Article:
Behind the wheel of VW’s electric dune buggy prototype
Based on the Meyers Manx dune buggies of the 60s, it’s underpinnings are the MEB platform. The modular battery layout allows the automaker use the same vehicle base to build different sized EVs by adding or subtracting battery packs. But unlike the Crozz, ID.3 or even the Buzz, the Buggy is a vehicle of whimsy. It doesn’t have doors, a trunk, a roof (although you can get a cover in case it rains), or even a back seat. But none of that mattered while I was driving it down the road.
Being behind the wheel of Volkswagen’s open-air dune buggy is outstanding. It’s probably the most basic vehicle you can drive legally on the road. The interior is just two seats and space in the back for your beach towels and cooler. There’s no infotainment system. There are no climate controls. Whatever the weather is like, that’s your climate.
The dash gauge has a speedometer, the vehicle’s battery status and what gear you’re in. That’s it and I couldn’t be happier about that. Sometimes all you need are the basics and the Buggy delivers that in a way that makes it feel like this is really all you need from a car. It’s the joy of driving distilled to its purest form.
Volkswagen won’t put this vehicle into production, but it’s likely that something very similar will show up for sale. The automaker has announced that it will sell platforms for third-parties to place bodies on. Essentially, another company could buy a frame, complete with battery and electric powertrain, and then stick any body on top of that. It opens up a world of possibilities.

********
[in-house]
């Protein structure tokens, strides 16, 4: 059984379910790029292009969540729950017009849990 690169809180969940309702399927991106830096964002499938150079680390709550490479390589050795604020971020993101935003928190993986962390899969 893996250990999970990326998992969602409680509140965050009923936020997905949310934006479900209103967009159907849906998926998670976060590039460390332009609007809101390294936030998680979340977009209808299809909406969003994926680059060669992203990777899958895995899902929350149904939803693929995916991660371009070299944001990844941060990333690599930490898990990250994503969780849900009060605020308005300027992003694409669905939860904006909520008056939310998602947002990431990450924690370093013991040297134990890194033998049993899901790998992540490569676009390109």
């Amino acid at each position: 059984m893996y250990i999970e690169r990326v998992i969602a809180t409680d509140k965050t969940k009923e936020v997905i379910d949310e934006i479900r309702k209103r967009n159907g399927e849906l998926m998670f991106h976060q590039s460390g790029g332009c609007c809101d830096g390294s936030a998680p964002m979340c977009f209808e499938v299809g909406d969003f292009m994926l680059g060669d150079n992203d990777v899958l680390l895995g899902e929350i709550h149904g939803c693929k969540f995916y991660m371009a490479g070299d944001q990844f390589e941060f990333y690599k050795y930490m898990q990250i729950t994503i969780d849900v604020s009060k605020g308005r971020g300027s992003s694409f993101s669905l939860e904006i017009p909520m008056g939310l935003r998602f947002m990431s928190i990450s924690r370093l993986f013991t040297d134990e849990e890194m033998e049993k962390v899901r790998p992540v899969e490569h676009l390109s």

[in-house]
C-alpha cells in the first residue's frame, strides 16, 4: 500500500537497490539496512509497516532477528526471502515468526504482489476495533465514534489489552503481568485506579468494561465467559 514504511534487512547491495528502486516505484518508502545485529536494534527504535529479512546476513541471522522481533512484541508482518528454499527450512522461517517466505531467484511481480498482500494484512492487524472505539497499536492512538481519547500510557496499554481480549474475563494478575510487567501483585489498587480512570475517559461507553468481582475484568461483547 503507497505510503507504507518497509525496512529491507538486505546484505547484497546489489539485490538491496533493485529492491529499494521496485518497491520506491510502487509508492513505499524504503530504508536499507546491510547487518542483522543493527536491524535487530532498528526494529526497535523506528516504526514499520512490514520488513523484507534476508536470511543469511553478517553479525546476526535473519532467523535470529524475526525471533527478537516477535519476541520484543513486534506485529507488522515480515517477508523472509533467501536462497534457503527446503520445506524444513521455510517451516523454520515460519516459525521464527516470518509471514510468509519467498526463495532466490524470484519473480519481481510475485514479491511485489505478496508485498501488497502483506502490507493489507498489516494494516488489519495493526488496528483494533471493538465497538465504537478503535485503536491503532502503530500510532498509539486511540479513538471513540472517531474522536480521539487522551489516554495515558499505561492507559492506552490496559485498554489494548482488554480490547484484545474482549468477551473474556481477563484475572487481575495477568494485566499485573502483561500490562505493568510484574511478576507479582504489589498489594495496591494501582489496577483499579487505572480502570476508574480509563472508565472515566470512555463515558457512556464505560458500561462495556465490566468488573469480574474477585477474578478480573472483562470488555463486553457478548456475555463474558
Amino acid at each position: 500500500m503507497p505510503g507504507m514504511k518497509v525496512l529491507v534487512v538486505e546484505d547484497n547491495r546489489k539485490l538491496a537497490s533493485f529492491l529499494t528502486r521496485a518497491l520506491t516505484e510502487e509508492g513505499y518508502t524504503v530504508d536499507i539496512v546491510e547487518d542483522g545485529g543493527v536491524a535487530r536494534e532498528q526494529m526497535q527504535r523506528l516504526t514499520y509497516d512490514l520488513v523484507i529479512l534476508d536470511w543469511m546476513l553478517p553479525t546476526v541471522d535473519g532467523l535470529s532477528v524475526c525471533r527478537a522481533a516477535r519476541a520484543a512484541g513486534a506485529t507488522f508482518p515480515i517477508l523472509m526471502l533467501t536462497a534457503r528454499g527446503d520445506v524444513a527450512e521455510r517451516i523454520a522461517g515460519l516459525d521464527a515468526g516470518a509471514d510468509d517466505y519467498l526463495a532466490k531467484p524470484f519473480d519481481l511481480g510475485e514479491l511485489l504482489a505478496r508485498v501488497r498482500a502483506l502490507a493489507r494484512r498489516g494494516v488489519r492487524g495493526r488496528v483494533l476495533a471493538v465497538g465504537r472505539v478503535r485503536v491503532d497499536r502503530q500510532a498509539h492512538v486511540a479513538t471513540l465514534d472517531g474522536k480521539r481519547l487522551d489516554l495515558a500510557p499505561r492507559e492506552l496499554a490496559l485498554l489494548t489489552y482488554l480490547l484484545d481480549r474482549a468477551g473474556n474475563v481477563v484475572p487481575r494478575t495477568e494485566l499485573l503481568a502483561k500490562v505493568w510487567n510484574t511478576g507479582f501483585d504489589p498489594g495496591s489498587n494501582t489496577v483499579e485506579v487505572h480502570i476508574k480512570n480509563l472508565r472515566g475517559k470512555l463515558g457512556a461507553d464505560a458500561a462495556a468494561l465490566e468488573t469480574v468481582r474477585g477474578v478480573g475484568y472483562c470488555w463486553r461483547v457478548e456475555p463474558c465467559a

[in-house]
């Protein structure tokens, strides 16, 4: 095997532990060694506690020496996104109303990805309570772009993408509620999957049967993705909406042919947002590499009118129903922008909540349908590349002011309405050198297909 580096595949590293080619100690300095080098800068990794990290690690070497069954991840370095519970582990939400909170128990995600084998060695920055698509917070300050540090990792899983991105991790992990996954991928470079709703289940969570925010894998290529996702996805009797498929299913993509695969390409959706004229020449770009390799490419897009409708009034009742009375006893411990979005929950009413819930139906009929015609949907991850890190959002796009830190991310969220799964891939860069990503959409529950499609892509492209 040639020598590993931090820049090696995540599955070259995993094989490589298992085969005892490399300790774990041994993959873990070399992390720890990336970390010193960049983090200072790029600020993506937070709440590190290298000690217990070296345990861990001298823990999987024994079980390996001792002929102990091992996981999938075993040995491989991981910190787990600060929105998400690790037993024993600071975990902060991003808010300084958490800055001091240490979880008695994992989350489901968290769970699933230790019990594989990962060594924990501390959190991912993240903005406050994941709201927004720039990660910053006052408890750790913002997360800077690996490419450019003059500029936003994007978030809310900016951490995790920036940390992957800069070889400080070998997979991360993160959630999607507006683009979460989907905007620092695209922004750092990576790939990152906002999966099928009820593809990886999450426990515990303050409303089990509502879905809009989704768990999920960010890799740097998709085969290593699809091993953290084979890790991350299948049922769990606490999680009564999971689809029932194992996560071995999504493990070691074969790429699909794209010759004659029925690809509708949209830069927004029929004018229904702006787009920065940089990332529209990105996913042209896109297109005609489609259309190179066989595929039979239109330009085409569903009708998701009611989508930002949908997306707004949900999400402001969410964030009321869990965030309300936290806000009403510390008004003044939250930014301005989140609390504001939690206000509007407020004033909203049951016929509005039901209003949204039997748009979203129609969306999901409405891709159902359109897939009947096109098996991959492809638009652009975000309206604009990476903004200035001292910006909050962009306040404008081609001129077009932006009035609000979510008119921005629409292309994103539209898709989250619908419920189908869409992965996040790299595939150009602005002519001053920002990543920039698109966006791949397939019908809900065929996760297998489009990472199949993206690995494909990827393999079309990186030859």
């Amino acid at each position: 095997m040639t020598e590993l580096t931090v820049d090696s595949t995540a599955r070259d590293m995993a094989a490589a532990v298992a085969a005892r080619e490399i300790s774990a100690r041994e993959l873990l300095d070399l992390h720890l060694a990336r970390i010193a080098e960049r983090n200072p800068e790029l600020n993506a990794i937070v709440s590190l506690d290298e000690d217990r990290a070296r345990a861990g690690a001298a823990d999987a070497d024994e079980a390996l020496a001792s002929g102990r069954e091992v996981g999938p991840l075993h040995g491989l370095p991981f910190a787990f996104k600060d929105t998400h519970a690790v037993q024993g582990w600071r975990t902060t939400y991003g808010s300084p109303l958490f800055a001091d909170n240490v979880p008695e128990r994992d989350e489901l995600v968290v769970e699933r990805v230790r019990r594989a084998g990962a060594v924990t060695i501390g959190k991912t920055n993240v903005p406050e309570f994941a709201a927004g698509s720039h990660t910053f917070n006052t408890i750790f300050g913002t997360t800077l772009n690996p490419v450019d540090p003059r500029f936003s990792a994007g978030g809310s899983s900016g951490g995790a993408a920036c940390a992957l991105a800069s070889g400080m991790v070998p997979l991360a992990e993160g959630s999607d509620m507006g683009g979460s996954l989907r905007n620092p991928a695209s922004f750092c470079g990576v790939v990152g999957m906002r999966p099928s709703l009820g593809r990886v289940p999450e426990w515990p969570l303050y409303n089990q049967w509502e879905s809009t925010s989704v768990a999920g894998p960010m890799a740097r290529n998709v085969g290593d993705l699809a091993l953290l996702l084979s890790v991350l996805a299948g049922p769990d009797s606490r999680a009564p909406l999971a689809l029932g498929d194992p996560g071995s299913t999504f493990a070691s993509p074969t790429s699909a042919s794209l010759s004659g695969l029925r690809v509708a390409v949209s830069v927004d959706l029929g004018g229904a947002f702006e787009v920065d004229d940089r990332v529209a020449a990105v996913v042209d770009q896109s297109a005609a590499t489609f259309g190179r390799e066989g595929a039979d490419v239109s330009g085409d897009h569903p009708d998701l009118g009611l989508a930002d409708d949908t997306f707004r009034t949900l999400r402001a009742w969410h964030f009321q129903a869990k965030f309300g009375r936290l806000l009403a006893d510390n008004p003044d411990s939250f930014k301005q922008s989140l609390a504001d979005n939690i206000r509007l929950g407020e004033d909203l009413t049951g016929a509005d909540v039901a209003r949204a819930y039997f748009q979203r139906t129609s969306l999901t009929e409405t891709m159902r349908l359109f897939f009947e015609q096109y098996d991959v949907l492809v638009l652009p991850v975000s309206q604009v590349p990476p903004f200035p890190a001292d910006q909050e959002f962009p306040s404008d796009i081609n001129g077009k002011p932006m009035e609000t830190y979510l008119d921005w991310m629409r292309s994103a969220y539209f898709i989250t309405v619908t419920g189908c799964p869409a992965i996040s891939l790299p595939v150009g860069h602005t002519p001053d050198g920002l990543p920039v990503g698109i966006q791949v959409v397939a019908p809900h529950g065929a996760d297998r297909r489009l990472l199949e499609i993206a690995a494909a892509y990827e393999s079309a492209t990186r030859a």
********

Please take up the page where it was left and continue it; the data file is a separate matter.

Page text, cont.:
So while I’m driving the ID Buggy concept today, in a few years, it could be something very similar that I purchased. Volkswagen says the concept vehicle is based on the platform used by the upcoming ID 3 vehicle. It has a 62kWh battery, 155 miles of range, has 201 horsepower and can do zero to 60 in 7.2 seconds.
Sadly I was unable to test any of that. Concept cars are one of a kind and with that in mind, the ID Buggy I drove around Pebble Beach was limited to about 38 kilometers an hour. The steering was light and the suspension was a bit rougher than anticipated. But that’s typical of a concept car. Even with its limitations, the drive was outstanding because it’s a dune buggy. A head-turning blast from the past reminds us that the electrification of vehicles doesn’t equal the death of car-related fun. If anything, it means that in the future we’ll see more of these niche vehicles that appeal to the folks out there that want to cruise the dunes of their local beach without contributing to the smog above it.
Knowing that the vehicle you’re piloting isn’t contributing harmful fumes to the environment just makes that feeling better.